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9 Physical Signs you are Depressed

Many people suffering from depression feel pain or other physical symptoms. Take a look at the physical symptoms associated with depression.

Mental Health By Himanshu Sharma / Sep 16, 2014

Depression:Physical Symptoms

Feelings of hopelessness and sadness are common signs of depression. But, these are some emotional symptoms of depression as well. Depression can cause physical symptoms, too. In fact, many people suffering from depression feel pain or other symptoms. Take a look at the physical symptoms associated with depression. (Image source:Gettyimages)


Headaches are quite common in depressed people. Neurologists have been conducting studies to further determine the relationship between depression and migraine headaches. If you had migraine, headaches may become worse.

Back Pain

A study from the University of Alberta suggests that those who suffer from depression are four times likely to develop intense or disabling neck and low back pain than those who are not depressed. If you’ve been dealing with back pain for quite some time now, it may get worse.

Chest Pain

Chest pain is often a symptom of something related to the heart. A study from the Sahlgrenska Academy, University of Gothenburg, Sweden indicates several common factors among those affected by chest pain and these are not limited to heart problems only. Depression can also cause chest pain.

Muscle Aches and Joint Pain

Unexplained muscle aches and joint pain is one of the ways depression manifests. If you’ve been struggling with chronic pains, depression can make them worse. According to the Journal of General Internal Medicine, arthritis-like physical symptoms may improve with depression treatment.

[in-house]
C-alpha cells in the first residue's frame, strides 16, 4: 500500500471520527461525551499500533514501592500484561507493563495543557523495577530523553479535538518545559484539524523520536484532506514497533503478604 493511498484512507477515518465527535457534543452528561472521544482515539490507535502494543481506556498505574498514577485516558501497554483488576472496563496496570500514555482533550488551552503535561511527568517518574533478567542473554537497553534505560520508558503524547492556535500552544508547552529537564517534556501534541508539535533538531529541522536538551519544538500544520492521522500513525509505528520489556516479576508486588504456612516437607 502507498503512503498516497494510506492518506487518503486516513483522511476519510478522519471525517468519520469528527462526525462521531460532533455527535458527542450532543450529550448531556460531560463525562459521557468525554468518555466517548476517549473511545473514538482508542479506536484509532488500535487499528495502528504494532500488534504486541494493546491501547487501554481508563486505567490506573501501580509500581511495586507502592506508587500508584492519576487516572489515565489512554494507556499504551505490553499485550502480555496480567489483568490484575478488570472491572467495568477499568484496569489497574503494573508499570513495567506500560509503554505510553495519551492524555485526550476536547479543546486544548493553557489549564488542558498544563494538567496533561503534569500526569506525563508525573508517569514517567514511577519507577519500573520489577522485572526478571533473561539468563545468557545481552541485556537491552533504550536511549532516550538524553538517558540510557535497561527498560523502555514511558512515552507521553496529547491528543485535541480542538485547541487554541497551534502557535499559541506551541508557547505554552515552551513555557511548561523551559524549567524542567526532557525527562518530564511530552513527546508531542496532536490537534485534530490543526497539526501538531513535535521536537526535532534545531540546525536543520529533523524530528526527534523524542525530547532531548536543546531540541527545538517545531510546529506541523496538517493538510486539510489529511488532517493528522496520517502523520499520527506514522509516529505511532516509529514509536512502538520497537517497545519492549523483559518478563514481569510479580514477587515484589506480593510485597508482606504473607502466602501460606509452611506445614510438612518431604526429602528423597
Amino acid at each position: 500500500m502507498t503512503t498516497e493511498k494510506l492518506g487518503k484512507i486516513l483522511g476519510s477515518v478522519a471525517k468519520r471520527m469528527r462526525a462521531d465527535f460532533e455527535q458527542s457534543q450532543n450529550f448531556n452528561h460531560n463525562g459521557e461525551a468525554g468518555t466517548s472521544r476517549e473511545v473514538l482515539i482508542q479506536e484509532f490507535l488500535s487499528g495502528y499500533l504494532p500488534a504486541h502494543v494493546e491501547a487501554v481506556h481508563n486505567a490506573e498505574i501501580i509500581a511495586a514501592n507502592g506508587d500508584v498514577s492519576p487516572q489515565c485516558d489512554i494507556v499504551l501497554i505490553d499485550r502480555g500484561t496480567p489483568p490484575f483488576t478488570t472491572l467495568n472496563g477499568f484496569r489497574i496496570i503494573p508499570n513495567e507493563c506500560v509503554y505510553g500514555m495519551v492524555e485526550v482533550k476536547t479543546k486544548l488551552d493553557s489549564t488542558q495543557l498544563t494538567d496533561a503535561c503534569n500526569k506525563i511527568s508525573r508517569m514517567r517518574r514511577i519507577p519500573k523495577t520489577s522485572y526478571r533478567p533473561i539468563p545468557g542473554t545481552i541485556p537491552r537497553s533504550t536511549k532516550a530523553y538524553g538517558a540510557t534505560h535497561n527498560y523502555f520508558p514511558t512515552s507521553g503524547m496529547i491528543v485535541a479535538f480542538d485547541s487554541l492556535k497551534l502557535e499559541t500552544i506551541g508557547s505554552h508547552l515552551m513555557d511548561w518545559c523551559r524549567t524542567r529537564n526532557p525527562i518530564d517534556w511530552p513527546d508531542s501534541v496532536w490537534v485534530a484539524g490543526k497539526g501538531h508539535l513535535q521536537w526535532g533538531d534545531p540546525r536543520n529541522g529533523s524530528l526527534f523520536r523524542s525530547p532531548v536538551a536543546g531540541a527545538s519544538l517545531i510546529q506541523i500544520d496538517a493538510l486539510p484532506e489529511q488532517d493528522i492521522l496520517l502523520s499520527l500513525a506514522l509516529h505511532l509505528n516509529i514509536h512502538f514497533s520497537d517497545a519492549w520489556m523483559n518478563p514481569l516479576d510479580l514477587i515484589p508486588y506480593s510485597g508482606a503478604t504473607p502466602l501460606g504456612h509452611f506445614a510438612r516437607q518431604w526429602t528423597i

Digestive Problems

Depression can make one feel queasy or nauseous. According to a study in the General Hospital Psychiatry, nausea complaints are three times more likely because of anxiety disorder and one-and-a-half times more likely in depression people. A depressed person might have diarrhoea or become chronically constipated.


Studies have found that those who are depressed are more than four times likely to develop unexplained fatigue, and those who suffer from fatigue are nearly three times likely to become depressed. No matter how much you sleep, you may still feel lethargic when you are depressed.

Sleeping Problems

Those who are depressed can't sleep well – they wake up too early or can't fall asleep when they go to bed. If your sleeping problems linger beyond a week, there could be an emotional condition responsible for it.

Speech Changes

Depression can cause speech changes; voice can become very slow and spoken in a very low voice. One may have to strain to hear or a depressed person might talk at the top speed, each word tripping over the other.

Weight Changes

Food is often used by someone to deal with emotional stress and feelings of sadness. Some crave certain foods - like carbohydrates - and put on weight, while others lose appetite and end up losing weight.


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